Each one of us as followers of Jesus has been given a unique gift to be employed in good works for our time and place in history. Yet as long as Moses focused on his past failure and his need for acceptance by others, he would never embrace those truths. He would forever feel like a failure and doubt his ability to do what God asked of him. He would choose an easier path and other endeavors rather than the grand adventure God had for him. And friend, so will we if we don’t get serious about understanding our identity and conquering our fear of inadequacy.
Yet even in this place of obscurity and waiting, God was equipping Moses. God knew what He was accomplishing in mundane Midian. Listen to this perspective:
“For 40 years . . . Moses undertook the toilsome life of a sheepherder in the Sinai area, thus gaining valuable knowledge of the topography of the Sinai Peninsula, which later was helpful as he led the Israelites in that wilderness land.”
And further, “Egypt accomplished him as a scholar, a gentleman, a statesman, a soldier, all which accomplishments would be afterwards of use to him, but yet he lacked one thing, in which the court of Egypt could not befriend him. He that was to do all by divine revelation must know, by a long experience, what it was to live a life of communion with God; and in this he would be greatly furthered by the solitude and retirement of a shepherd’s life in Midian.”
And friend, can I remind you today, that God knows what He is accomplishing in this season of your life? You may yearn for more. You may feel like an alien in a foreign land, unique, isolated, or alone. The days may feel monotonous, insignificant, or meaningless. You may wonder where you fit and where you belong. But the story of Moses reminds us that God is at work.
Our early days in Arizona felt like Midian. We left the verdant leafy trees of North Carolina for a dirt backyard surrounded by brown mountains and tan houses. The scene outside my kitchen window felt as dull and colorless as my days. With a preschooler and a toddler, some days seemed to repeat in endless cycles with little evidence of any sort of progress or accomplishment. But this season also included daily naptimes, where I began to forge the habit of connecting with God in the silence . . . a habit I carried with me beyond Midian into even fuller seasons of life, when I didn’t have little ones keeping me at home and quiet for two hours every afternoon.
Midian also provided an opportunity to establish friendships with other moms to survive the chaos of the remaining hours when my young children were awake! Those friendships proved integral throughout Midian but also beyond, as my children got older and God began to call me to new things. I need those friends as much today as I did in Midian.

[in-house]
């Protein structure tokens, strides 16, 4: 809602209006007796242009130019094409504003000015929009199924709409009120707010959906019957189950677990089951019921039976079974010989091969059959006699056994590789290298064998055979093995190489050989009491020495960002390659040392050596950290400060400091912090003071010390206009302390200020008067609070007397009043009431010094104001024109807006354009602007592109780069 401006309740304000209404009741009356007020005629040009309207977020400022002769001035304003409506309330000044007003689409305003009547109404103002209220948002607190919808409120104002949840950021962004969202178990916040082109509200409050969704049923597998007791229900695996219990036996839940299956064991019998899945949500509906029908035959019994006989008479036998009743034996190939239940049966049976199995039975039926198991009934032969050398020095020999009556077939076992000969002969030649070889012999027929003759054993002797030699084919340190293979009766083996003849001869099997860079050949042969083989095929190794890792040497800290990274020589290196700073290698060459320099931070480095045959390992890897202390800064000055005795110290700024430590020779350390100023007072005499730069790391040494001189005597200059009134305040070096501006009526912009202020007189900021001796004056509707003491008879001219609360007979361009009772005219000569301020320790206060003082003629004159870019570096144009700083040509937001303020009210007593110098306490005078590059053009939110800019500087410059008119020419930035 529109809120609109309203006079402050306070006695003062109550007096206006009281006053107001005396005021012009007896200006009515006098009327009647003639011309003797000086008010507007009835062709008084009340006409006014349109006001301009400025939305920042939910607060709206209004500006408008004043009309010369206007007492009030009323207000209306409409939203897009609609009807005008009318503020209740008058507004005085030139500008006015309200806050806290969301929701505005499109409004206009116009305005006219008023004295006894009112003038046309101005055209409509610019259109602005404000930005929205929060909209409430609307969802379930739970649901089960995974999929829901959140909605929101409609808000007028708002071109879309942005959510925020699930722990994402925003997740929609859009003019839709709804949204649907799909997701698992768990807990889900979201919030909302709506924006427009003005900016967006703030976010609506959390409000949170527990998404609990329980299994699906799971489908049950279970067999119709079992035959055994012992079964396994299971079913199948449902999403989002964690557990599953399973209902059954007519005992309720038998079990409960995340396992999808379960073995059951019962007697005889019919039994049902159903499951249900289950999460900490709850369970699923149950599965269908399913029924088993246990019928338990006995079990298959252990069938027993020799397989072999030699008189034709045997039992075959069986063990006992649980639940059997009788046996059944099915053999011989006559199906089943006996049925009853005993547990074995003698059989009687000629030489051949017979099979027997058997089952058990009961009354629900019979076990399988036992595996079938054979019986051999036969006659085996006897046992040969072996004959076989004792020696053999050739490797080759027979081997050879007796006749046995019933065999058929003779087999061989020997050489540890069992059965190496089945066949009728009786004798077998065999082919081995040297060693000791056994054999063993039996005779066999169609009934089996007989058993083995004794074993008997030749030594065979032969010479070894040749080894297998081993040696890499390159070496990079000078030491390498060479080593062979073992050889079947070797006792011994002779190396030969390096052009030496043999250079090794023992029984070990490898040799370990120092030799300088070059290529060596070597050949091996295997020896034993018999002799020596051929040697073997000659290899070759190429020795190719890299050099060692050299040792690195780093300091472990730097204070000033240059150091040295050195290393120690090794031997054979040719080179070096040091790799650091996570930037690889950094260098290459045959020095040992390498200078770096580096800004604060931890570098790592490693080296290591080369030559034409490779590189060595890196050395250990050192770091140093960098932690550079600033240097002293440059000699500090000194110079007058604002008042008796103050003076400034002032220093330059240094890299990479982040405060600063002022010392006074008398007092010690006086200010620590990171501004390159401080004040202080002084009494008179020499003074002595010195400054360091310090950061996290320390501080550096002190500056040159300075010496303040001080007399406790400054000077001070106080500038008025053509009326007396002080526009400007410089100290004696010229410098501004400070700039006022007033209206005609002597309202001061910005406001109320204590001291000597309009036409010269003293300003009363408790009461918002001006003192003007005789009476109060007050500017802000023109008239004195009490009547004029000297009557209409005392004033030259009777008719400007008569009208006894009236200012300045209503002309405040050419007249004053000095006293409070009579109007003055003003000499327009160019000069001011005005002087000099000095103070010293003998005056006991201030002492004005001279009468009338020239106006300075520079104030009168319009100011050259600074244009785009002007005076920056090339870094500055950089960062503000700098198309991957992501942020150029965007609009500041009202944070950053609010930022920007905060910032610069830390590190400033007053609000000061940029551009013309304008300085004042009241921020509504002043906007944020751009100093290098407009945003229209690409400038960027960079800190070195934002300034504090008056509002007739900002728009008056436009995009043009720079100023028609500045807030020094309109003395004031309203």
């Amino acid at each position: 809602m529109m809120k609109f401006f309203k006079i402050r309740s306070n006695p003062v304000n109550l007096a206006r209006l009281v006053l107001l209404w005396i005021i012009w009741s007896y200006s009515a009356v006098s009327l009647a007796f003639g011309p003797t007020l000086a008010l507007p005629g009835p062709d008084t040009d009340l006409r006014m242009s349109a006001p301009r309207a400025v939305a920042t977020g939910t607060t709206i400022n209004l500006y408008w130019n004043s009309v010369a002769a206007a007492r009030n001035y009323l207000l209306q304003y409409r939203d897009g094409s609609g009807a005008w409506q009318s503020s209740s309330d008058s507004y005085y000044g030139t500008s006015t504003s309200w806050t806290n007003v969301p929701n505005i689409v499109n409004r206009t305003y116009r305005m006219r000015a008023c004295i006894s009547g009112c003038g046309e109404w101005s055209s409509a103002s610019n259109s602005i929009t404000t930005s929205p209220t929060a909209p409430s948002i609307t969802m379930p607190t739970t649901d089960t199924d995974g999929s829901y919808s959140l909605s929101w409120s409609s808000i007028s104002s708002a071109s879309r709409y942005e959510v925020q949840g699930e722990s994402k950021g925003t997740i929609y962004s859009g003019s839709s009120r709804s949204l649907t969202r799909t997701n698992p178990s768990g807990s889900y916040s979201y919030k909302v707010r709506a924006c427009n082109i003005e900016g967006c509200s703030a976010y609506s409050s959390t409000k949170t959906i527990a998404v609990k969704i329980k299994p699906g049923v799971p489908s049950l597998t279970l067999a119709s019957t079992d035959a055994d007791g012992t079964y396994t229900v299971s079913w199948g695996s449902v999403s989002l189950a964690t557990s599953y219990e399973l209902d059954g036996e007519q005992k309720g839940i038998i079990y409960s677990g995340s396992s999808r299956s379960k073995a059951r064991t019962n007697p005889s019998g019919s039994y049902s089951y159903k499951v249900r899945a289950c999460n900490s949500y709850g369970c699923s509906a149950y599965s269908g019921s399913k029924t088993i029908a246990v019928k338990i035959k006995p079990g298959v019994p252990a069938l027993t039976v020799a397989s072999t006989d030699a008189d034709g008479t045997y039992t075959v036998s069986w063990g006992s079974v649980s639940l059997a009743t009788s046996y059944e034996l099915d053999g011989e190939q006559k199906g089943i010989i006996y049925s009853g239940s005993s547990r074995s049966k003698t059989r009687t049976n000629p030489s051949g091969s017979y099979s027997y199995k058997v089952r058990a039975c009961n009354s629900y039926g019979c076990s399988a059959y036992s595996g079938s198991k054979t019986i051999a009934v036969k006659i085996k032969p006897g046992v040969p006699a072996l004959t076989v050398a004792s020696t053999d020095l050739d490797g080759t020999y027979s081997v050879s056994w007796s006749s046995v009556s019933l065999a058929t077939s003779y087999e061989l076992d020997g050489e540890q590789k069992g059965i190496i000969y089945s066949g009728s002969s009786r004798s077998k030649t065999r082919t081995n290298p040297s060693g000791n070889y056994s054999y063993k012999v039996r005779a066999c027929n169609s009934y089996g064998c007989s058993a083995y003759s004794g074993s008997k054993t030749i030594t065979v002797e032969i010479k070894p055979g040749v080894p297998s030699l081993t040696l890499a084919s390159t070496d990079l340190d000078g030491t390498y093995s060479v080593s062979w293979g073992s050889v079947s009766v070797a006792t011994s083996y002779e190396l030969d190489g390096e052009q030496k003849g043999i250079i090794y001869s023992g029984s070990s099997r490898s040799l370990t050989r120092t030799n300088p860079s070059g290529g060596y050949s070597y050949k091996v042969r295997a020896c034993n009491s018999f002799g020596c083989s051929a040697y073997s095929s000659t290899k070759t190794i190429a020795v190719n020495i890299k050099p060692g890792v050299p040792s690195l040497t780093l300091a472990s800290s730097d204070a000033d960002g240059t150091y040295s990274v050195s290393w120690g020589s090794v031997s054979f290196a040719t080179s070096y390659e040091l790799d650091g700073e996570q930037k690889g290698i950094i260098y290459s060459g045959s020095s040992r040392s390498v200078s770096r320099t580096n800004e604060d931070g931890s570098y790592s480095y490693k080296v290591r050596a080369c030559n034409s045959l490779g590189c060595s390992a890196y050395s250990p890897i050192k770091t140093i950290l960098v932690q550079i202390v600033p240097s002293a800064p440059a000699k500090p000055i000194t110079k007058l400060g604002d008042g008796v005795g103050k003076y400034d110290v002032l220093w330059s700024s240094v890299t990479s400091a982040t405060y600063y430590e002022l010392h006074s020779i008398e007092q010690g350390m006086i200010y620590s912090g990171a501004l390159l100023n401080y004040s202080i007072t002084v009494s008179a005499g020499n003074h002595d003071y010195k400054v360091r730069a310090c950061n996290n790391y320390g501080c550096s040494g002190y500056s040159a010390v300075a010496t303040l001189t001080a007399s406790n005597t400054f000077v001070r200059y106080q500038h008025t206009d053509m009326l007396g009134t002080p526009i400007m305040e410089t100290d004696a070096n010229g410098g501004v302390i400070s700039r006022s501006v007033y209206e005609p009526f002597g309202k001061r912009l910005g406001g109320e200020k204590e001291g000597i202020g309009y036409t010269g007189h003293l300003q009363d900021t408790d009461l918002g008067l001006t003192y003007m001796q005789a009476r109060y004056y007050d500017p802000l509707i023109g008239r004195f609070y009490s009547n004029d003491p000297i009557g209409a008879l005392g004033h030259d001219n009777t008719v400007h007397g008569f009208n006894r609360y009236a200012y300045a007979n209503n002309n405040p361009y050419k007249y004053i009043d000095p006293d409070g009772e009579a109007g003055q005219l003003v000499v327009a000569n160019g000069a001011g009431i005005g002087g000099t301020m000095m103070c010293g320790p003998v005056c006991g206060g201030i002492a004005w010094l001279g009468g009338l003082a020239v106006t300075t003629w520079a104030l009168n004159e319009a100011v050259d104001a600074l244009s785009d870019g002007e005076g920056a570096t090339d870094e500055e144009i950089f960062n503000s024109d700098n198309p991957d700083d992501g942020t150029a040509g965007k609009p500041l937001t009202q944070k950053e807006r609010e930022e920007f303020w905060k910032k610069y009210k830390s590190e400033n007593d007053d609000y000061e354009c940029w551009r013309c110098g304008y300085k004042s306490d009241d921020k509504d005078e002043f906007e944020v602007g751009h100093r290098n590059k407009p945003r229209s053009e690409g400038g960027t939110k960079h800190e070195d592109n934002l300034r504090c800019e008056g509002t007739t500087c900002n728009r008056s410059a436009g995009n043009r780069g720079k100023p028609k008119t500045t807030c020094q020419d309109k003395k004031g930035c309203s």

Midian is the place where we learn to listen. Those haunting echoes of our inadequacy begin to be drowned out by the soothing sounds spoken over us by the Savior as we open His Word, allowing Him to place a new song within our ever-racing minds. Because often when we are in Midian we cannot see how God is working. We are surrounded by duties and our schedule feels too daily. Responsibilities weigh heavy and the horizon looks flat and desolate.
It’s often in faithfully carrying out our responsibilities that God gifts us with meaningful relationships. And while Moses may feel alone in his identity, God was using the time to forge a friendship between Moses and Jethro, his father-in-law, that would have a great effect on his life. We’ll see later how Jethro celebrated with Moses, redirected him when he got overwhelmed, and warned him when he began to make unhealthy choices. It was the dailyness and drudgery of Midian that the early bonds of trust between the two were formed.
Don’t you find it marvelous how each stage and circumstance in Moses’ life was so perfectly planned and designed to equip him for his unique call? Furthermore, don’t you love how patient God is in preparing us for ours? What Moses still didn’t yet know was that God’s plan for his life was unfolding exactly the way God had intended. From Moses’ limited perspective, he may have thought himself a failure, but from God’s point of view, Moses was positioned exactly where God wanted him.
And so are you. Lean in and listen. Pieces of your past are preparation for the future God has planned for you. The winds of change begin to stir across your desert landscape as the voice of the Almighty speaks new truth about your identity.
Bible Reading Plan: Exodus 2; 2 Corinthians 12:9
Truths for the Journey
- God has purpose in the path even when it doesn’t make sense or seem to fit our skill set .
- Midian is the place where we learn to listen .
- It’s often in faithfully carrying out our responsibilities that God gifts us with meaningful relationships .
- Pieces of your past are preparation for the future God has planned for you .
Processing the Journey
1 . Second Corinthians 12:9 follows the well-known phrase about Paul’s “thorn in the flesh .” What is God’s answer? Describe in your own words what you think Paul is saying here . How does verse 9 outline the paradox of having power to overcome our fear of not being good enough?
2 . Why do you think Moses chose to flee to Midian rather than capitalizing on his skills and education to find other means of employment?
3 . Describe what a modern-day Midian season might look like . Have you ever been in Midian? Are you in Midian now?
4 . Have you altered your dreams, fulfilled your dreams, or completely abandoned them? Was there a significant life event or encounter that prompted you to take that course of action?
5 . Who has become a meaningful relationship in your life that was forged through faithfully fulfilling your responsibilities?
Dear Jesus, teach me what faithfulness looks like in my Midian. Make me faithful in my daily responsibilities enjoying Your presence with me even in the most mundane tasks. Open my eyes to those You have placed around me to forge deep friendships. Open my heart to be willing to invest in them and invite them into my life. Help me not to compare my life to others, but to trust that You have me exactly where You want me for this season.
Be the First to Take Advantage of Pre-Order Bonuses!
Pre-orders are going live on Monday, June 7th, but my Subscribe Tribe friends can access these bonuses now including
- a free digital study experience,
- discount codes from my fave Christian apparel company Elly & Grace
- exclusive teaching bundles from some of my favorite authors and industry experts
- some other surprises!
To pre-order your copy and find out more about these exclusive bonuses go to http://getericasbook.com
Thank you for sharing my early excitement! I can’t wait for this book to be born! Enjoy your sneak peek!
Did You Know?
To see my speaking packages that accompany this book check out the Got Godfidence? video and preview.